Kay moved to Mutoko prison

Harare - Newly elected MP, Iain Kay, arrested  and accused of "inciting
violence" last week was yesterday  moved from cells where he was awaiting a
hearing on June 4 to another prison hundreds of km away and in the heart of
the post election violence.

 He was arrested in his home area, Marondera, 80 km south east of

Harare  and applied for, and was granted bail in the Marondera Magistrate’s

Court last Friday. The state appealed the bail decision and was given until

June 4 to prove to the Harare High Court why he should not be granted  bail

ahead of his trial.

The state has, so far, been unable to provide a single item of evidence that

Kay has done anything, or said anything to incite any violence and about 95

percent of all the post election violence has been caused by members of Zanu

PF including the security forces according to victims who have sought

medical treatment for their injuries.

        Yesterday, members of his family went  as usual to deliver him food

– there is almost none available for prisoners  from the state – and found

he had was in the process of being  moved to Mutoko Prison about 220 km

away. The first post election violence occurred in the Mutoko district in

north eastern Zimbabwe, which had traditionally been a strong Zanu PF area,

but where record numbers of voters decided not to vote for President Robert

Mugabe in the presidential poll.

            Militias prowl the road to Mutoko and there are several heavy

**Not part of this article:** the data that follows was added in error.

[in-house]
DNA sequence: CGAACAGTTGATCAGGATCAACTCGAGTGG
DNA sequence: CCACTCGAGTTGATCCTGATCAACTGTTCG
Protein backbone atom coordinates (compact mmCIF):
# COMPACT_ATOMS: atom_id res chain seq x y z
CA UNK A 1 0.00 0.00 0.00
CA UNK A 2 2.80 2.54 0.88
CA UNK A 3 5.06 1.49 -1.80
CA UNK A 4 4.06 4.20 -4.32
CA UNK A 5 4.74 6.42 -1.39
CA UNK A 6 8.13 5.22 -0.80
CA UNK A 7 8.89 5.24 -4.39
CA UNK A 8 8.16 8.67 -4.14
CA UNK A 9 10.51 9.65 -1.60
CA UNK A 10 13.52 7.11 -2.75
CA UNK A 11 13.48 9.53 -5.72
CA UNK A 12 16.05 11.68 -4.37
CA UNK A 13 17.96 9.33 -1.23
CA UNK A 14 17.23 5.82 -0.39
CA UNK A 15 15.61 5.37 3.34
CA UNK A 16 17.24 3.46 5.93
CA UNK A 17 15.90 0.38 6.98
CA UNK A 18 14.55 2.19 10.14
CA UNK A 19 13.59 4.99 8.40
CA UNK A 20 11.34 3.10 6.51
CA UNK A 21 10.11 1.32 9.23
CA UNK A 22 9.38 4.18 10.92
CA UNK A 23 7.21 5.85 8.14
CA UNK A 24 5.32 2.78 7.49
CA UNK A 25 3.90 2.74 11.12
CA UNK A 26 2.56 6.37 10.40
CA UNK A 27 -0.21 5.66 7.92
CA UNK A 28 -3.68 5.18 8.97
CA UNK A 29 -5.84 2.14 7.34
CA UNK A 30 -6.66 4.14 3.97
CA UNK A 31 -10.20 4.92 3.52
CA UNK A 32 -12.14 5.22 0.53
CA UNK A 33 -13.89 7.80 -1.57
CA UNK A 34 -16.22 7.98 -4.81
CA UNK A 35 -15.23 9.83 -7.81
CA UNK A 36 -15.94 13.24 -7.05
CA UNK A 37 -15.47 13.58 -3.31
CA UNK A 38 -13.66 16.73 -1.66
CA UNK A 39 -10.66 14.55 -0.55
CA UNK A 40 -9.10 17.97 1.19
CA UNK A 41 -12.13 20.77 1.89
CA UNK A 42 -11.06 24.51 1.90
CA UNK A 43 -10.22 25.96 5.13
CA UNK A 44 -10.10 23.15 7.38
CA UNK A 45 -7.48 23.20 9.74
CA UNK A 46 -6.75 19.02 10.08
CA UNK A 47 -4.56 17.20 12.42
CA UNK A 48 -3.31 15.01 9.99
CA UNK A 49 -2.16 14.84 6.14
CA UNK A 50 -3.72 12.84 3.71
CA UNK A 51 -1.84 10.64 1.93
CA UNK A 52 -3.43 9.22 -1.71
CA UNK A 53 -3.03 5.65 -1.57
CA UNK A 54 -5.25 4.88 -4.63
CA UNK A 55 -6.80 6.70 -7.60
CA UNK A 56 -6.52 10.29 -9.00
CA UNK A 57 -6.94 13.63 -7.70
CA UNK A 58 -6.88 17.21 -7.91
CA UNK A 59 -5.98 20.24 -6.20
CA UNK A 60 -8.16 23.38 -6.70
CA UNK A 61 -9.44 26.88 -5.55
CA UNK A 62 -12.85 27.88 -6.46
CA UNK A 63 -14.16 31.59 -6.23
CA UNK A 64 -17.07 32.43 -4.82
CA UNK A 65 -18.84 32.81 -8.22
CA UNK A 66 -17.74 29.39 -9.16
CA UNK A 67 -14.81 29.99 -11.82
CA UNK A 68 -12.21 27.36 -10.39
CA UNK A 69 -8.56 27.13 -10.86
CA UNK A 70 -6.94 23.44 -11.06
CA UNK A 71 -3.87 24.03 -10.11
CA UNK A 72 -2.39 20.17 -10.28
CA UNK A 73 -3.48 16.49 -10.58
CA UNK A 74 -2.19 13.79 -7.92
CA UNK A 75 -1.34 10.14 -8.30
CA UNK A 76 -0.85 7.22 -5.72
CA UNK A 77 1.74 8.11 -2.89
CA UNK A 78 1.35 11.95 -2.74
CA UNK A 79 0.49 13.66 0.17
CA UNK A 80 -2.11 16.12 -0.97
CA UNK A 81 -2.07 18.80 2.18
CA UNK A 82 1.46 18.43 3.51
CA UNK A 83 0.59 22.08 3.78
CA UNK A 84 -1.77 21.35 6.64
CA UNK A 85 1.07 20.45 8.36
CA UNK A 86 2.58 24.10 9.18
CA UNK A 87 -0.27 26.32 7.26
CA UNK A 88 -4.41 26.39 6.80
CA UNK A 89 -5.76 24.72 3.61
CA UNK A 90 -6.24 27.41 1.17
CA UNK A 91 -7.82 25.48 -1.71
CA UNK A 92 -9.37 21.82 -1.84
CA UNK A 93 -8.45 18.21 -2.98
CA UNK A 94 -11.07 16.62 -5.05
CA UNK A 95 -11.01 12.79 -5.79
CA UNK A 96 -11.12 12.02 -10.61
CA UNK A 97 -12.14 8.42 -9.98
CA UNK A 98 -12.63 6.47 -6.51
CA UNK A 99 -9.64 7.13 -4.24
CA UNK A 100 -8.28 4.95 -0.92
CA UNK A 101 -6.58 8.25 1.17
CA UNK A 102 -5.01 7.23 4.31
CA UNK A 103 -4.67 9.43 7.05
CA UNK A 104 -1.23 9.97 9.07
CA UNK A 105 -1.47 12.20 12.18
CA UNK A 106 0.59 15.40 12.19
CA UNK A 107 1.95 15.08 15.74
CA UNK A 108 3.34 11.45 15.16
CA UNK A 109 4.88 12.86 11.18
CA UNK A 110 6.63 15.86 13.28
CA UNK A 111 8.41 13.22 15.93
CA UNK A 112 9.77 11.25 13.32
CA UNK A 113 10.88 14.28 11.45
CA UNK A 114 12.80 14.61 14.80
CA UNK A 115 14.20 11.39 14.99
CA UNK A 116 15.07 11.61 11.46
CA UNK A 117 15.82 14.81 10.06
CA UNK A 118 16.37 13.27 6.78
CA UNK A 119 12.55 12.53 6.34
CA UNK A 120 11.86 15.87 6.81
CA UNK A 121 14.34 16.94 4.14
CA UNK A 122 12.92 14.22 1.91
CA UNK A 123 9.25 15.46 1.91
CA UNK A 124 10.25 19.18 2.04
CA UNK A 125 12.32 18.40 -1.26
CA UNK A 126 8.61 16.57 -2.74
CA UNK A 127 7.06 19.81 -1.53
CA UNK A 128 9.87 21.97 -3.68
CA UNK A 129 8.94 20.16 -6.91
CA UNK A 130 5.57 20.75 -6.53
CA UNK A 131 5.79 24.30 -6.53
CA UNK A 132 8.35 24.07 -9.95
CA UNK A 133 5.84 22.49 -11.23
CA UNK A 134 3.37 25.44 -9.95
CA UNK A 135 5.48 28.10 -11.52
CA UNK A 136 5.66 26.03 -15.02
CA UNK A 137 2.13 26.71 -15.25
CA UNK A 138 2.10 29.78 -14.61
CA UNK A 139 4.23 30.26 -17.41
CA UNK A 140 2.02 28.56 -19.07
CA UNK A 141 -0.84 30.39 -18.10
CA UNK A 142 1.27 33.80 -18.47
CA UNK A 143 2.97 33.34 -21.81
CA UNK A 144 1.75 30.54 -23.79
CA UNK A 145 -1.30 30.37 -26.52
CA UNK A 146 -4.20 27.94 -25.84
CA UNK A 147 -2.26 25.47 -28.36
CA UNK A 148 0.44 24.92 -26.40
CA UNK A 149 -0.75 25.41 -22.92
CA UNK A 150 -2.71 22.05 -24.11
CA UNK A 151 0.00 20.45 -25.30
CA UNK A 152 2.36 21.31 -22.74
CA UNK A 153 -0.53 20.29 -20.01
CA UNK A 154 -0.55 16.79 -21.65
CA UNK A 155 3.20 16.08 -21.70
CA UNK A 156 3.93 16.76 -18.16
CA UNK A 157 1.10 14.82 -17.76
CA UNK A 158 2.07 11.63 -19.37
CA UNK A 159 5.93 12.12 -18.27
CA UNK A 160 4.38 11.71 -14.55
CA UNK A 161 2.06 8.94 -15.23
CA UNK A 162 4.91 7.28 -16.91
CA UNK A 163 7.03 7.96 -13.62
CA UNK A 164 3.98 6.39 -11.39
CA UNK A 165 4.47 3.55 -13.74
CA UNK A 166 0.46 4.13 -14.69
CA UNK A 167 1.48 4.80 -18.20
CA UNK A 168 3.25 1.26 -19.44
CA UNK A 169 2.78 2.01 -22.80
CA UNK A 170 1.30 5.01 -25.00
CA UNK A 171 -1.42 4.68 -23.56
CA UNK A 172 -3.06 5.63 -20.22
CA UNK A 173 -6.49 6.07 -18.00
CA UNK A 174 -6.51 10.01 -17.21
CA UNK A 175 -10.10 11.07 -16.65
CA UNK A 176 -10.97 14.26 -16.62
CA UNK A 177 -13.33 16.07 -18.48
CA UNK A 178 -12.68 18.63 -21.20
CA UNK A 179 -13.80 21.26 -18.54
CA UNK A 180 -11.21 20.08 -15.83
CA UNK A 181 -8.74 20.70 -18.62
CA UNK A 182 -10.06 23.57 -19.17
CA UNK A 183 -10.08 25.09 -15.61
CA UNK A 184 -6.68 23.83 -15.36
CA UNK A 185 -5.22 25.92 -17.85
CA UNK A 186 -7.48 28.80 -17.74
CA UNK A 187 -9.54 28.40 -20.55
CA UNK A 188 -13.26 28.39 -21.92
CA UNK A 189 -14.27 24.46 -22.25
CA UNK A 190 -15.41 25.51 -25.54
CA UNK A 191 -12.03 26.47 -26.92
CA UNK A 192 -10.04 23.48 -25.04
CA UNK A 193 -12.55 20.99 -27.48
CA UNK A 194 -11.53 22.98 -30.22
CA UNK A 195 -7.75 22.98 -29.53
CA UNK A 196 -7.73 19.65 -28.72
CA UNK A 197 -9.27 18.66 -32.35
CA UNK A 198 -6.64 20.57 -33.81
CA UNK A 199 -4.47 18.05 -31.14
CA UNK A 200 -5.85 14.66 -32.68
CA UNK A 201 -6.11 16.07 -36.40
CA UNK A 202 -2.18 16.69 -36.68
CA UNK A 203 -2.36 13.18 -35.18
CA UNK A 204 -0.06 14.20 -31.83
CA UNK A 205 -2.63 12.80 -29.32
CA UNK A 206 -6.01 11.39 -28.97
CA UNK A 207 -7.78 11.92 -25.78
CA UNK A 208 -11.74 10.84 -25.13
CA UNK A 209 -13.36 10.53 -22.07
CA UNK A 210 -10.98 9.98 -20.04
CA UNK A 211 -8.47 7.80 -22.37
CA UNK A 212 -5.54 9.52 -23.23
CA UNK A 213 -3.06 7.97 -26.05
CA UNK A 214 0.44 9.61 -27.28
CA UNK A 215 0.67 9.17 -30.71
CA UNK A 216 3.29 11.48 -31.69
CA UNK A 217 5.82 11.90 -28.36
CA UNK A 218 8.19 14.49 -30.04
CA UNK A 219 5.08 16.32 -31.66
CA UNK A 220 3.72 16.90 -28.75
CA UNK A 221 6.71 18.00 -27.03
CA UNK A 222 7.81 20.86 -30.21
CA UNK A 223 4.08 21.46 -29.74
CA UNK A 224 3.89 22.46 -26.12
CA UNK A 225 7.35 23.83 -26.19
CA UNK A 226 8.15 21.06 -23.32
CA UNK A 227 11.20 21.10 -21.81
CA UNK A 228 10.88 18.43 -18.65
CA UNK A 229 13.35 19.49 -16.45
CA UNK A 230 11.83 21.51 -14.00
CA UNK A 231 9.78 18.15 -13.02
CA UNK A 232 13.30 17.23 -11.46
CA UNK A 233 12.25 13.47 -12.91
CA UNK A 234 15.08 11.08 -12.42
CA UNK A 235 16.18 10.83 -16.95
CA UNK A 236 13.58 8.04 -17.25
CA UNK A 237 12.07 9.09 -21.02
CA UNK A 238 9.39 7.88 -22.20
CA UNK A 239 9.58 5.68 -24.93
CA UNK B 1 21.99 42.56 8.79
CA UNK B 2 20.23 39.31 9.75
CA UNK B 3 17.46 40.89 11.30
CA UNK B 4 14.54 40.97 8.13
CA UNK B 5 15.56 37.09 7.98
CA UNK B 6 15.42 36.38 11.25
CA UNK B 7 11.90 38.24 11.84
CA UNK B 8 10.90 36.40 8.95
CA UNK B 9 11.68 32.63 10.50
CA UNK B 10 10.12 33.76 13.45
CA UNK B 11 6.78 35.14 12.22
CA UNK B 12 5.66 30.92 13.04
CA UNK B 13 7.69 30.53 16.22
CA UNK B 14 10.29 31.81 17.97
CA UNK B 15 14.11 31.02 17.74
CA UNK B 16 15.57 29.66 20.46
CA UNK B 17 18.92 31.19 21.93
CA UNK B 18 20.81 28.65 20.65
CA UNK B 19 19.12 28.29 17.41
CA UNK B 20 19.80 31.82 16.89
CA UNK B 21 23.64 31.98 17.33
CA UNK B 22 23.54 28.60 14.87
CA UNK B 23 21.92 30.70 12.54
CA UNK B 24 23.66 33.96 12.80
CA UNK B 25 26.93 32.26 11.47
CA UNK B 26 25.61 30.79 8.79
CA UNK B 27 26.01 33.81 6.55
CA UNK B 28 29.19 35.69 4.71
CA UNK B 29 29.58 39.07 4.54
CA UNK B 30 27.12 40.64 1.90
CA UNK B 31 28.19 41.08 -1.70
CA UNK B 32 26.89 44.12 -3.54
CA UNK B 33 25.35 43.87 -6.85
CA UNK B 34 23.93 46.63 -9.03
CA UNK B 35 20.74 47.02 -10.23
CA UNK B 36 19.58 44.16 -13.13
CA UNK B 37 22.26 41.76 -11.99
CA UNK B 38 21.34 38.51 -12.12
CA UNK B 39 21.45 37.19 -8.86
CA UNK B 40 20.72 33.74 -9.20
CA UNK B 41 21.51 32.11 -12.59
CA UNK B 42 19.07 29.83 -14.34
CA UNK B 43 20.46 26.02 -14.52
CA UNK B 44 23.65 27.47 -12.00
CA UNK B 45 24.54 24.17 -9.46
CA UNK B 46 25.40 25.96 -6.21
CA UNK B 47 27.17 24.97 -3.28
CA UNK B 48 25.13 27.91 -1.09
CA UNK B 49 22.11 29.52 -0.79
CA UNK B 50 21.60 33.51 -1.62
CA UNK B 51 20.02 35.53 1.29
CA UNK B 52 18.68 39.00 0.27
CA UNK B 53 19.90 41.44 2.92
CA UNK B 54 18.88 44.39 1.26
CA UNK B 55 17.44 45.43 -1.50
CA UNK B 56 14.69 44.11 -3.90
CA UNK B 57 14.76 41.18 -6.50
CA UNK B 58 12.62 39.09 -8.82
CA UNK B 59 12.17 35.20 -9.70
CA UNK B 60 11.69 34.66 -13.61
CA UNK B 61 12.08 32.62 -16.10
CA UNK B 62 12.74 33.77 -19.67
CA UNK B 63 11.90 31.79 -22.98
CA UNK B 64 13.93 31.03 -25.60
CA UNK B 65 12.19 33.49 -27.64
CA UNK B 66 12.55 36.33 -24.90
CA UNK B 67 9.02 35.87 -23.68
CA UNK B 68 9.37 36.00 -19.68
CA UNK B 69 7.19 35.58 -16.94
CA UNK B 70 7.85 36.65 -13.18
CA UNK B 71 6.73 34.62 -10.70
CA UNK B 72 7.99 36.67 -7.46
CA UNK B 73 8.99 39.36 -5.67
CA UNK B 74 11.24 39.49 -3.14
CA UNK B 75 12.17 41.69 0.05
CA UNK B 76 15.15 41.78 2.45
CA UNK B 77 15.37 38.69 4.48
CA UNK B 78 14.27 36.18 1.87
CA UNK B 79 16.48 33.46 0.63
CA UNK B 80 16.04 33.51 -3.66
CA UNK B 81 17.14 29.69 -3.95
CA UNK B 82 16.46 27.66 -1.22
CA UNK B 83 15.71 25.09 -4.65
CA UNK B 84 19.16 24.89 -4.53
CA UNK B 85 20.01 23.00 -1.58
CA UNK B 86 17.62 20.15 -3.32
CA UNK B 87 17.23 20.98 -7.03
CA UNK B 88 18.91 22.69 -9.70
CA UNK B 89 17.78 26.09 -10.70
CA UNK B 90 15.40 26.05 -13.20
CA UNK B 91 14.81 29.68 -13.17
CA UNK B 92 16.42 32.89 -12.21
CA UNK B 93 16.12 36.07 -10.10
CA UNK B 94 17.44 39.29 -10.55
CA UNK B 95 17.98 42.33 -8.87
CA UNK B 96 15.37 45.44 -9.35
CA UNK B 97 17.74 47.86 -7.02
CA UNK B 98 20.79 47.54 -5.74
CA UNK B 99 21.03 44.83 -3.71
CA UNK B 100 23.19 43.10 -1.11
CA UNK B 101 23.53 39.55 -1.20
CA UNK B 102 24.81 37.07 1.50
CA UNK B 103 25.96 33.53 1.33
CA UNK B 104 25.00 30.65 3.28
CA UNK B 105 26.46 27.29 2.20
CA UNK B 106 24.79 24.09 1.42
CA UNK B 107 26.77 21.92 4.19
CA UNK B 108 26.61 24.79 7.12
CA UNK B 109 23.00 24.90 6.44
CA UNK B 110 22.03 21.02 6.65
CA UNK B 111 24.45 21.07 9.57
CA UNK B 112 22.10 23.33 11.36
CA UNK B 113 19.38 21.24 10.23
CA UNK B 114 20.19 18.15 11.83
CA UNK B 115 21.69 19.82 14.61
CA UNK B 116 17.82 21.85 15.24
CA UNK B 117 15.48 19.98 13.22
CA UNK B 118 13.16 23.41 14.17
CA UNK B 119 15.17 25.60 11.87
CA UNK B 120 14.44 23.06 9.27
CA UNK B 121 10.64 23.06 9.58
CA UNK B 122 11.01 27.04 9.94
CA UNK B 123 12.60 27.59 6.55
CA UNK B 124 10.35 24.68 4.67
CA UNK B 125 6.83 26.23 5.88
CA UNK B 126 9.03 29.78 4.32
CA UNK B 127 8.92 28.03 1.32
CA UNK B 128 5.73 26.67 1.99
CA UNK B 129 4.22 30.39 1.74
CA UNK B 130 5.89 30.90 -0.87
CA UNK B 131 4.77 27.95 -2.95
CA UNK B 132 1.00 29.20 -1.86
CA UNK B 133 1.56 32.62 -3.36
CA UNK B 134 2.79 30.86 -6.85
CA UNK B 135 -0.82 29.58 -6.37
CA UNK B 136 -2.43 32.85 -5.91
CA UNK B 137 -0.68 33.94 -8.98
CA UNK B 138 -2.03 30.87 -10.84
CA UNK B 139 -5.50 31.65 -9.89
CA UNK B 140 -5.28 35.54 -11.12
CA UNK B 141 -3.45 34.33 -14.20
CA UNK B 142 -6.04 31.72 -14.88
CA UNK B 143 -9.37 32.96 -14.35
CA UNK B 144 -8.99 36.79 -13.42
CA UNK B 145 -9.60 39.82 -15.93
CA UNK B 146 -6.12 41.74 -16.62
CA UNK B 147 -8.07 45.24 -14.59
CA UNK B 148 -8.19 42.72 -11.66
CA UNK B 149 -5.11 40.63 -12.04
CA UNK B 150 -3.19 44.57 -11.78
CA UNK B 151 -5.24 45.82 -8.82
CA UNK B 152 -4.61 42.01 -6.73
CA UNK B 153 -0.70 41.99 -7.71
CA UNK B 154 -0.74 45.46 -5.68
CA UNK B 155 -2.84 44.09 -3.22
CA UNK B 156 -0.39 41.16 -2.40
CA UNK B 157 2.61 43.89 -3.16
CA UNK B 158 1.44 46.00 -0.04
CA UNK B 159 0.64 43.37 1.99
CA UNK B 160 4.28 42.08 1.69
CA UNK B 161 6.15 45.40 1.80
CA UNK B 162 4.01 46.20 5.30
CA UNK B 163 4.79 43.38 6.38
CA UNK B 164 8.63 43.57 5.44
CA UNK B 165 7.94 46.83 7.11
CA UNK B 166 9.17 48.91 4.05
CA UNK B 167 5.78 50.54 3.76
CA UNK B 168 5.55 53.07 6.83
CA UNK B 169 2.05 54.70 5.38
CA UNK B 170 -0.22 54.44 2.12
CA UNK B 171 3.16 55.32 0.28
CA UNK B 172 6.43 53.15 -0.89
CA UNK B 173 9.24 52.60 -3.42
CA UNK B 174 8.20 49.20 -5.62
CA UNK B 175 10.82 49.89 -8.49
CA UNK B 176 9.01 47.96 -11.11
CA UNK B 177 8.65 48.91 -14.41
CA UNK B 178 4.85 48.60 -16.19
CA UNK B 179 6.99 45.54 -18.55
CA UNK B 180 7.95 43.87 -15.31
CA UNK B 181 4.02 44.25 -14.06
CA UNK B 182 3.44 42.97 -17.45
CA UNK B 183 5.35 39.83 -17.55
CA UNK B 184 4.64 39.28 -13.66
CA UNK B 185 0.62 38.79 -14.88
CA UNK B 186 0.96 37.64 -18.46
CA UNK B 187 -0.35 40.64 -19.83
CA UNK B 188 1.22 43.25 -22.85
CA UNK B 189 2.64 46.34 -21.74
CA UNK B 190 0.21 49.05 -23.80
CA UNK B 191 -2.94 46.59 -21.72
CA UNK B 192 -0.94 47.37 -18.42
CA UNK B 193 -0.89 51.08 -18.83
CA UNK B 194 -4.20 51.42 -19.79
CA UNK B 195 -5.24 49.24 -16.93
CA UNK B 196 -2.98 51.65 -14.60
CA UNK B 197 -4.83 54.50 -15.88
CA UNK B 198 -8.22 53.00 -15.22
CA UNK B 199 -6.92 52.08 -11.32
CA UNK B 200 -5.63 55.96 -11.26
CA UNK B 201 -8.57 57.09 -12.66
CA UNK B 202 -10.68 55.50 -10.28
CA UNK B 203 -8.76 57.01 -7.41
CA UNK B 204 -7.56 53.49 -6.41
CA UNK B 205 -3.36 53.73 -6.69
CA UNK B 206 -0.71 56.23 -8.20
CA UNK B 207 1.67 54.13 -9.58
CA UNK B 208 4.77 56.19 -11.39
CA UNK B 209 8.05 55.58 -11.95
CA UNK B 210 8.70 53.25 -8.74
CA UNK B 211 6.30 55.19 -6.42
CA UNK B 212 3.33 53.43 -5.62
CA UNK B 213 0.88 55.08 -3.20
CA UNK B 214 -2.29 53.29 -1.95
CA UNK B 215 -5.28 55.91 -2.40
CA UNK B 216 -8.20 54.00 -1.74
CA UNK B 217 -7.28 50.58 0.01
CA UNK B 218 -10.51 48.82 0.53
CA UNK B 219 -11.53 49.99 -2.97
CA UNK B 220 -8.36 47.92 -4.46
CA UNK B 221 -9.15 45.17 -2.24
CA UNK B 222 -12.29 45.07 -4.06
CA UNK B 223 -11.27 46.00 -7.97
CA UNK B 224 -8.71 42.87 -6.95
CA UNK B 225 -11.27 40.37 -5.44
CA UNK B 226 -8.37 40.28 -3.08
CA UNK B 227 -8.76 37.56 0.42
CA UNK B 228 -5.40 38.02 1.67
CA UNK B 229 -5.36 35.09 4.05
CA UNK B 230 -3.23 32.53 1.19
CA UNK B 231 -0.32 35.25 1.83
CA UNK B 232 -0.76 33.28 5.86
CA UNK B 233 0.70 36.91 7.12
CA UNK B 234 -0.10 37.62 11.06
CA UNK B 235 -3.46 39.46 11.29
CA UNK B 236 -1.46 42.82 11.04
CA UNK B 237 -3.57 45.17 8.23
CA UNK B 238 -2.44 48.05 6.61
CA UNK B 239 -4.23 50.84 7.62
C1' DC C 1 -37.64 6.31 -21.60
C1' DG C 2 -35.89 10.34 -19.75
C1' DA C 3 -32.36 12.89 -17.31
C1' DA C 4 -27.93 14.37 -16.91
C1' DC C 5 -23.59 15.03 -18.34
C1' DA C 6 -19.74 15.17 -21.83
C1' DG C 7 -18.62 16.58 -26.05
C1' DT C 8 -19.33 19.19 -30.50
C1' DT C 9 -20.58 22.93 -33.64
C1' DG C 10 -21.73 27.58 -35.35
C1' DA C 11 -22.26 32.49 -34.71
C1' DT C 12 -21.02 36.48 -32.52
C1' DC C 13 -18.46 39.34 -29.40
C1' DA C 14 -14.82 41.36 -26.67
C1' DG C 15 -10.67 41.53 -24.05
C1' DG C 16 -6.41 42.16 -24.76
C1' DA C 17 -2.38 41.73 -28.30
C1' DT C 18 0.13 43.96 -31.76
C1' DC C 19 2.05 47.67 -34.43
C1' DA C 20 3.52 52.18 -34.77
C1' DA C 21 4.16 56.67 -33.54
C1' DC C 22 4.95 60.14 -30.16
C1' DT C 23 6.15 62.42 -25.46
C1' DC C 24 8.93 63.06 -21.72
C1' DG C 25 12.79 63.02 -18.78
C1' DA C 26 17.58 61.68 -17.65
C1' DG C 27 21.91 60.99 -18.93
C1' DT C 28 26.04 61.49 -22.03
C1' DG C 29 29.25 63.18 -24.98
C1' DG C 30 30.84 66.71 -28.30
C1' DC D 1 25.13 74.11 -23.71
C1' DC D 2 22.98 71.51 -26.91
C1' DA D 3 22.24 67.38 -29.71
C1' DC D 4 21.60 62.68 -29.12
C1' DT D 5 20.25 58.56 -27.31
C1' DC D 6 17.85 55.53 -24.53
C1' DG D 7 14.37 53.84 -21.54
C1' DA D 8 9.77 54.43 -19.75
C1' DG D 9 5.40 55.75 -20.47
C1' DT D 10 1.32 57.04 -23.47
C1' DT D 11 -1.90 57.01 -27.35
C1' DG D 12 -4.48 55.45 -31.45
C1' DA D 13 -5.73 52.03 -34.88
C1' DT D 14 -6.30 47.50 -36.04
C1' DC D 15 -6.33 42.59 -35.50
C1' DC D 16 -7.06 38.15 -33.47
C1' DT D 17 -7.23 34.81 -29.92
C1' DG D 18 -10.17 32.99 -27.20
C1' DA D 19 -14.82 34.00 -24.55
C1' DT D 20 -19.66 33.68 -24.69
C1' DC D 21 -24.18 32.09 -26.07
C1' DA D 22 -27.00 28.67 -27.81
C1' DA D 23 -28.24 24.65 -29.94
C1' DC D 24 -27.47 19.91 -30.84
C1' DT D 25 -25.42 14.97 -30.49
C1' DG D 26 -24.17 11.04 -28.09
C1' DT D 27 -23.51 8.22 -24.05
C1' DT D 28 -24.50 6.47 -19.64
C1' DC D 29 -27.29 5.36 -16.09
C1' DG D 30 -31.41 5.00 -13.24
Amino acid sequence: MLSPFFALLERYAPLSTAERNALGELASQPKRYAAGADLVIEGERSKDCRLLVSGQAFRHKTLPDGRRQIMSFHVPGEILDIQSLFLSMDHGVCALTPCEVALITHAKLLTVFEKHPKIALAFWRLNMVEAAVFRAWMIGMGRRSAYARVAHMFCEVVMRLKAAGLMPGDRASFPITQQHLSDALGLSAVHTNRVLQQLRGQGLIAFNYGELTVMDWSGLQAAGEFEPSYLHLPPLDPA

duty police road blocks along this road which is the main highway to

Nyamapanda, the northern border post with Mozambique.

        “There is no reason to move him, it’s just petty spite,” said one of

Kay’s friends yesterday. His wife Kerry is in the welfare department of the

MDC which tracks missing, injured and killed party members.

        Soft spoken Iain Kay  is a fluent Shona speaker and  was brutally

attacked and  forced off his farm in the Marondera area in 2002. However he

was on record after the March elections telling people resettled on

white-owned farms in the Marondera district that none  would be forced off

by an MDC government. He told them: “We will not behave like Zanu PF. There

is plenty of land for everyone.”

        However President Robert Mugabe and the state press claim that

hundreds of “Rhodesians” returned to Zimbabwe after the MDC won a

parliamentary majority threatening to take back their land.

        No proof has ever been produced that a single white farmer who was

stripped of his land, house, and farming equipment did go back to look at

their old homes, although the Herald newspaper has run pages and pages of

comment and reports in the last few weeks.

        Threats that “Rhodesians” will return to take back the country with

an MDC government,  is the rallying cry put out by Mugabe and the central

plank of his re election campaign.

        He and Zanu PF claim that  former Rhodesian security forces, now

mostly in their middle 60’s are planning to invade Zimbabwe if MDC leader

Morgan Tsvangirai wins the presidential re run on June 27,.

        He beat Mugabe in the first round but failed to win more than 50

percent of the vote and so now faces the run off at a time of unprecedented

violence against opposition supporters.

        Justice minister Patrick Chinamasa did not answer his mobile phone


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